(This article first appeared in the July-August 2017 issue of The American Postal Worker magazine)
By President Mark Dimondstein
The Three Musketeers must have belonged to the “Musketeers Union” with their rallying cry “All for one and one for all!” That captures the essence of union solidarity.
So does the recent APWU-led informational picket in Barre, Vermont.
Barre is a rural Vermont town of some 9,000 people, with a deep union history rooted in the struggle of immigrant granite workers in the once-thriving granite industry of New England.
As with so many towns and neighborhoods, the Barre post office is an integral part of the community. The office consists of eight clerks and one maintenance employee, as well as city and rural letter carriers. As with postal employees around the country, they are skilled, well-trained and perform their jobs with dedication and pride. They are union-strong with 90 percent of the employees organized.
So why were 100 APWU activists (including yours truly), letter carriers, United Electrical, Radio and Machine Workers of America (UE) members, the Vermont Workers Center, the state and local AFL-CIO and faith-based community allies out in force?
Because “Workers Deserve Respect!” – whether we are working in the largest or smallest postal facility. This slogan has multiple meanings: Workers deserve to make living wages for the wealth we create and the services we provide. Workers deserve to have decent health care coverage. Workers deserve quality time-off with family and friends. Workers deserve a dignified retirement.
And yes, workers deserve and demand safe and decent working conditions, free from management abuse and harassment. The postal workers of Barre have not been afforded these basic rights. Workers are berated by management in front of customers. Union rights are ignored and union representatives belittled. Management snubs their noses at grievance settlements. Poor staffing by management adds stress to the employees and undermines service to the customers.
Northeast Regional Coordinator John Dirzius and APWU National Business Agents have attempted to address this problem for over two years, with no positive results from higher-level management.
Enough is enough! Tyrannical management has got to go!
A large percentage of our clerk members work in small towns like Barre, from sea to shining sea, from the northern border to the southern border of our vast country. There are many post offices staffed by a handful of employees. Without the strength in numbers of larger facilities, it is harder for workers to resist and stand strong. Barre Local President Nancy Rowland and the other postal workers are doing just that. I commend their resolve and fighting spirit.
In my many years in the post office, I saw many good supervisors and managers who cared about our service to the people and treated workers with respect. I also witnessed far too many abusive managers. More frustrating is that we, as well as the other postal unions, have rarely found a way to force upper management to hold their managers accountable.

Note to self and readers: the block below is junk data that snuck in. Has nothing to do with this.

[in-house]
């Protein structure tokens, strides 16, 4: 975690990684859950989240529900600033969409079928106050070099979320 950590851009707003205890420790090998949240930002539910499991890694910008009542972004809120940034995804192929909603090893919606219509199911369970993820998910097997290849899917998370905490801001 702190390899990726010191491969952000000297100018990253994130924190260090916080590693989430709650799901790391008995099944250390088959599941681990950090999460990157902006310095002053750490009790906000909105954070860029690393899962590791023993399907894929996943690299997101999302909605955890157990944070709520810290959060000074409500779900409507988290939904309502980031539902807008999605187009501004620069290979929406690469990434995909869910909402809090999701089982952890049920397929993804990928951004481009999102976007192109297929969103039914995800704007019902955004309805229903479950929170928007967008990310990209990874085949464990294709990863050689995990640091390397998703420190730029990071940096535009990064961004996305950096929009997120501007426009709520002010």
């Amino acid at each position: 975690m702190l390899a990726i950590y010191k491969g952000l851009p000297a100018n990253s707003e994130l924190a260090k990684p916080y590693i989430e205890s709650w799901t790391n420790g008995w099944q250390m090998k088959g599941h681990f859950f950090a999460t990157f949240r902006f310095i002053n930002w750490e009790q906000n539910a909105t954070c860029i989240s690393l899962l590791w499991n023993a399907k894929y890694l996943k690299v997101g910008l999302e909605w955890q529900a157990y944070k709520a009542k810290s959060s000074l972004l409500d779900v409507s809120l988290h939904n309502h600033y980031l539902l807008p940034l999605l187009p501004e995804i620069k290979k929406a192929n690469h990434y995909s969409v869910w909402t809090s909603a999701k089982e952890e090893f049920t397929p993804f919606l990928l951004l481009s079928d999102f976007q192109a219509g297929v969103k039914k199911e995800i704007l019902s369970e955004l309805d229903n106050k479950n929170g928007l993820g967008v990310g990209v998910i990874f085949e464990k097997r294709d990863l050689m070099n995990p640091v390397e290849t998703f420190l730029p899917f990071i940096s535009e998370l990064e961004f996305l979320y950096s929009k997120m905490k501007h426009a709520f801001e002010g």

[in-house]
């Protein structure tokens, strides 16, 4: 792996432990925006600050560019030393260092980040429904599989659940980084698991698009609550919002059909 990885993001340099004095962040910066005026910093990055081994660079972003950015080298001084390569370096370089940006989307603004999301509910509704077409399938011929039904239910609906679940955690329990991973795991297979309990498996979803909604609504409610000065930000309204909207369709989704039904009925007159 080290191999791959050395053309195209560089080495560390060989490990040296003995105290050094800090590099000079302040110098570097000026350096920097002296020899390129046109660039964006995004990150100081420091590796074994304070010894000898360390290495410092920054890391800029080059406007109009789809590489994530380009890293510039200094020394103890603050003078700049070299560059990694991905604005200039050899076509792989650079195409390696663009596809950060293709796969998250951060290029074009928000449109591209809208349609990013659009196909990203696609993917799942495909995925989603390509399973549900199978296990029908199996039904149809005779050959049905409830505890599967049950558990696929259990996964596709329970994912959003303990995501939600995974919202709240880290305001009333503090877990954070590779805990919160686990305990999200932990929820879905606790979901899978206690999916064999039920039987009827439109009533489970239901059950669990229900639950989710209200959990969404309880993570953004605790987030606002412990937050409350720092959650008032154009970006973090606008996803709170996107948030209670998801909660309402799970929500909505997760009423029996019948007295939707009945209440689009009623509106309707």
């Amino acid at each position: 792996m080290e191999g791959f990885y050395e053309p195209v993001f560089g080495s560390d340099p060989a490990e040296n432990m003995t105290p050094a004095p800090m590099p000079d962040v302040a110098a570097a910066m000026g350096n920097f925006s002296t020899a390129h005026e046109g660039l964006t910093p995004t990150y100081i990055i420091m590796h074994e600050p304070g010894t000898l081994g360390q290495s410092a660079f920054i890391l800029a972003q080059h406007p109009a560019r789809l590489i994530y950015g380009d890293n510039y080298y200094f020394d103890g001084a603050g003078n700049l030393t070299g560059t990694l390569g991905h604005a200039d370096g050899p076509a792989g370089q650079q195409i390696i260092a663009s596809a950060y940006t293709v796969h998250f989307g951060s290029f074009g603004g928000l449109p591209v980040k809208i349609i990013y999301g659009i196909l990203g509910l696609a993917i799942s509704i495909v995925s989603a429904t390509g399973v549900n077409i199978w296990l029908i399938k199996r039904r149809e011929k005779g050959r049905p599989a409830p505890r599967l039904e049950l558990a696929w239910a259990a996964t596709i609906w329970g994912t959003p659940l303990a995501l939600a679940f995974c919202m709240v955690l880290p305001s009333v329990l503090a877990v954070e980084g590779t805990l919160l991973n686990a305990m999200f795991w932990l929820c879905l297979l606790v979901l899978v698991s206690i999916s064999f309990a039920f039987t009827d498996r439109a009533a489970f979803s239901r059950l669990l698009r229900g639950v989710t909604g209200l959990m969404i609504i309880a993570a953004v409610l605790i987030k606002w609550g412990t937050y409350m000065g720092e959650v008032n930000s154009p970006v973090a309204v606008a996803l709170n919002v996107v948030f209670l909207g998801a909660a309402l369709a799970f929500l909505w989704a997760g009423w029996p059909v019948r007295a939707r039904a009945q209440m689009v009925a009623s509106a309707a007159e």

Unfortunately, the abusive atmosphere in Barre, Vermont, is not an isolated incident. However, the APWU just sent a powerful message – No postal worker represented by the APWU is alone. An injury to one is an injury to all. We demand that abusive managers be removed and postal workers be able to perform our work and mission free of intimidation, harassment and abuse.
The Barre action underscores that we will take to the streets when necessary. (Hats off to Brother Dirzius for leading the charge.) Solidarity is what won the Stop Staples fight. Solidarity is what produces strong union contracts. Solidarity – “All for one and one for all!” – is the path forward to hold management accountable. Solidarity forever!
(This article originally is posted on the APWU National website under: Campaigns)
Many on Wall Street and in Congress are eager to dismantle the Postal Service so they can turn over the profitable pieces to their cronies in private industry. And they are willing to undermine universal service to the American people to make it happen.
Unfortunately, the top leadership of the USPS has aided and abetted the privatization efforts. Examples abound:
- USPS management has proposed wholesale subcontracting of Motor Vehicle Services;
- Postal managers continually seek to outsource Maintenance Crafts duties and Support Services functions.
- The USPS closed 140 mail processing centers in 2012. Although there is a moratorium on consolidations, they end very soon, in April 2017.
- Postal management lowered service standards in 2012 and 2015 – virtually eliminating overnight delivery of first-class mail and periodicals and slowing down mail delivery on all classes of mail throughout the country.
- APWU activists and allies put an end to the deal between the Postal Service and Staples, but post offices are still constantly threatened by Approved Shipper Programs, which outsource postal work into private retailers.
Privatization of postal service doesn’t just hurt postal families; it thwarts a constitutional right that is guaranteed for all Americans: A public Postal Service.
The Postal Service justifies many of its service-cutting policies by claiming it is suffering multi-billion-dollar losses.
But the USPS, which doesn’t use a dime of taxpayer money, is profitable. In fiscal years 2013, 2014, 2015 and 2016; the USPS earned profits from its operations. The red ink stems from Congress, which requires the Postal Service to pre-fund future retiree health benefits – something no other public agency or private firm is required to do. That costs the Postal Service $5.6 billion a year – and that’s the red ink.
The American Postal Workers Union isn’t taking the assault lying down. The union is constantly fighting for a vibrant, public Postal Service for generations to come.